The death of the record shop and the decline of independent labels has added to the woes of bands such as A Silver Mt. Zion who prefer to distribute their albums through independent shops in the face of the globalised industry: “I think it all started to go downhill with the big chain stores. Once local record stores started to go under then that led the way. Things have been going downhill for so long. Personally, I didn’t feel a big lack in my life prior to the Internet. There were not many moments when I felt this world would be so much better if people could instantly access any song, anywhere in the world at any time. It has destroyed regionalism, everything has become globalised and that is a tragedy. The awful thing about this brave new world we are living in is that it gets institutionalised, it’s not like we have any say in it.”

Towards the end of last year Canadian Prime Minister Stephen Harper suspended parliament, delaying a no-confidence vote for the increasingly unpopular Conservative leader. I venture to ask Efrim about the current climate: “It doesn’t seem much different from what is happening in Britain, we are facing a crisis in democracy. Nobody here likes any of the options on the table so you end up with this barely governing government. We have this tedious conservative Primer Minister who is from an academic background and he has this whole thing of controlling the message and freezing out the press. They suspended parliament because there is an enquiry into the abuse of Afghan detainees and things weren’t looking good for them so they just suspended parliament. It is on the books so they can just do it.”

Meanwhile on the other side of the country from Efrim’s native Montreal, Vancouver’s hosting of the Winter Olympics has taken place amidst claims of huge overspending and a government crackdown against open criticism: “The Olympics are such a sham and more and more people are beginning to realise it. I think you guys have one coming up right? The big joke over here is that they are having this big ‘Cultural Olympiad’, a bunch of rock shows and art exhibitions around Vancouver at the same time as the actual Winter Olympics. They have hired all these musicians to play this ‘Olympic festival’, bands like Broken Social Scene and Feist, sort of A-list indie rockers. In the contract they signed, it says that they are not allowed to say anything negative about the Olympics! It is like all these pretty little ponies saying: ‘I wont say anything bad…I wont say anything bad.’”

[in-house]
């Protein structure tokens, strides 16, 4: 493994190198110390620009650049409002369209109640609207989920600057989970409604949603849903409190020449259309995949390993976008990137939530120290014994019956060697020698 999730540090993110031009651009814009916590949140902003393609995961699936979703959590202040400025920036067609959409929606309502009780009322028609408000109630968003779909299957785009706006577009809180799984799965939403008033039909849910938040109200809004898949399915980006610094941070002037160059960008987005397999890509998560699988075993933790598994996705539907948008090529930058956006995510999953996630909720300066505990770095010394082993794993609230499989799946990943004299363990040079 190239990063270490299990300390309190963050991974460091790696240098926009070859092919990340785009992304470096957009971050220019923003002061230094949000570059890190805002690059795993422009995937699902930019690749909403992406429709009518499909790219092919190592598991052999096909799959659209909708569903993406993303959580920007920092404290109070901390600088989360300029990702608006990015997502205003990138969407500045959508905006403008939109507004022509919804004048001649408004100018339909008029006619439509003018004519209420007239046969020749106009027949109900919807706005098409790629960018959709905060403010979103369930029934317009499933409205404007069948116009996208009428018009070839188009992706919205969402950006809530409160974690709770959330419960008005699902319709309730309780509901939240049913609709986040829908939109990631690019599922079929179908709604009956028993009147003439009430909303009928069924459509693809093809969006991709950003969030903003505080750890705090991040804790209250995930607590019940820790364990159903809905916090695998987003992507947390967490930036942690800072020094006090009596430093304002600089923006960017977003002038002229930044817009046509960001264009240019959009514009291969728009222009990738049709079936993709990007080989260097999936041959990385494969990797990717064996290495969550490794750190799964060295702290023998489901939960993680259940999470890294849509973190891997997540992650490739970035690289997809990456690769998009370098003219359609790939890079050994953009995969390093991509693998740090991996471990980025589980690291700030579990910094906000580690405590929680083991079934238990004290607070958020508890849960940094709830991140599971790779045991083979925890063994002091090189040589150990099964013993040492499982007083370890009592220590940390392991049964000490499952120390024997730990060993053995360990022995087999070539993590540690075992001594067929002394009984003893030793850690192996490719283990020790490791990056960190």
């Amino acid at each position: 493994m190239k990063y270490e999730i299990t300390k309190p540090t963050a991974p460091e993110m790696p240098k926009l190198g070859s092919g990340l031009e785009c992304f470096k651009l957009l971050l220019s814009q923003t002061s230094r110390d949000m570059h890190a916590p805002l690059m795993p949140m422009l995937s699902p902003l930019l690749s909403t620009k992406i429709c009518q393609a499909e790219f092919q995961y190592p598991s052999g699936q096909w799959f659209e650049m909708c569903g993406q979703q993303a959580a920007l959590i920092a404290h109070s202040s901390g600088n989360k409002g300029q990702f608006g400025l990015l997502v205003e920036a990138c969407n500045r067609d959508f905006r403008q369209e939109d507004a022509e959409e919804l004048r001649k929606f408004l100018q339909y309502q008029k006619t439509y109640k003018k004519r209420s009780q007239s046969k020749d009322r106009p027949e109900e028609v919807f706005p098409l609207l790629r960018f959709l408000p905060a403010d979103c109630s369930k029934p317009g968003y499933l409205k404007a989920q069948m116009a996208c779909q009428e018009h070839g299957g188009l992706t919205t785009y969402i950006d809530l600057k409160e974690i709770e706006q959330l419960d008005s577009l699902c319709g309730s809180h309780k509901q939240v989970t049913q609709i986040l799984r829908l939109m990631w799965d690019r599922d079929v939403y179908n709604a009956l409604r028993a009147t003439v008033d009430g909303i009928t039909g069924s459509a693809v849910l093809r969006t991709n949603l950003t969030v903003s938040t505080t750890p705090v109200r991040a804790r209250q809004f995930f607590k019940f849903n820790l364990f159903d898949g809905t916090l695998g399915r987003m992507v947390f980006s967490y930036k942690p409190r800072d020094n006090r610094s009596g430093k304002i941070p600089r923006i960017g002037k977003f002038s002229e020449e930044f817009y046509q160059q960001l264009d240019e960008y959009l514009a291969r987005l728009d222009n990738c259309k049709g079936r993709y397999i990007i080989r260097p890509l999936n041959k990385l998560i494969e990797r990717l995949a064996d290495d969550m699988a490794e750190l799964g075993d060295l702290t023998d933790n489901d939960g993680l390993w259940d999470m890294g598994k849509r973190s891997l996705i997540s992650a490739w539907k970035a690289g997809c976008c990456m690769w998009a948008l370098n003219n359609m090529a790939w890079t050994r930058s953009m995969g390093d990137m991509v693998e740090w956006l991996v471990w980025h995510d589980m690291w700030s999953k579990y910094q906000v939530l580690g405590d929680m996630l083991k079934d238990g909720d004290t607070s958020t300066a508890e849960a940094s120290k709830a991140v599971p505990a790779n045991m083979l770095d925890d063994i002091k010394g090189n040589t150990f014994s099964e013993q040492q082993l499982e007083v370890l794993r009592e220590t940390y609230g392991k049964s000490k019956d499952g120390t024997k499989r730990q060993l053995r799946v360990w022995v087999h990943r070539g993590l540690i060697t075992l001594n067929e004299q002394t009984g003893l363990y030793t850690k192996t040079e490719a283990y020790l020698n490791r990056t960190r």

Unsurprisingly A Silver Mt. Zion were not asked to participate in the Cultural Olympiad. They will instead be heading out on the road for a full length tour of Europe, stopping off at Glasgow’s School of Art on March 19. Efrim recalls the band’s 2004 gig at Òran Mór when they were forced to flee after a fire scare: “Yeah, we played this church with Little Wings and I remember that it caught on fire after the show and we had to leave quickly because the police and fire inspector turned up. I think Kyle from Little Wings was making out with his girlfriend and he flicked a cigarette butt or something. It was a good show but all I remember is that we had to pack up and leave really quickly!”

On the cusp of their tenth anniversary, I ponder what the future holds for the band. “We keep on doing what we are doing and following the independent spirit to the best of our abilities. Getting older is the mystery potion in all of this. There are not that many footsteps for us to follow in but we are going to keep trying.”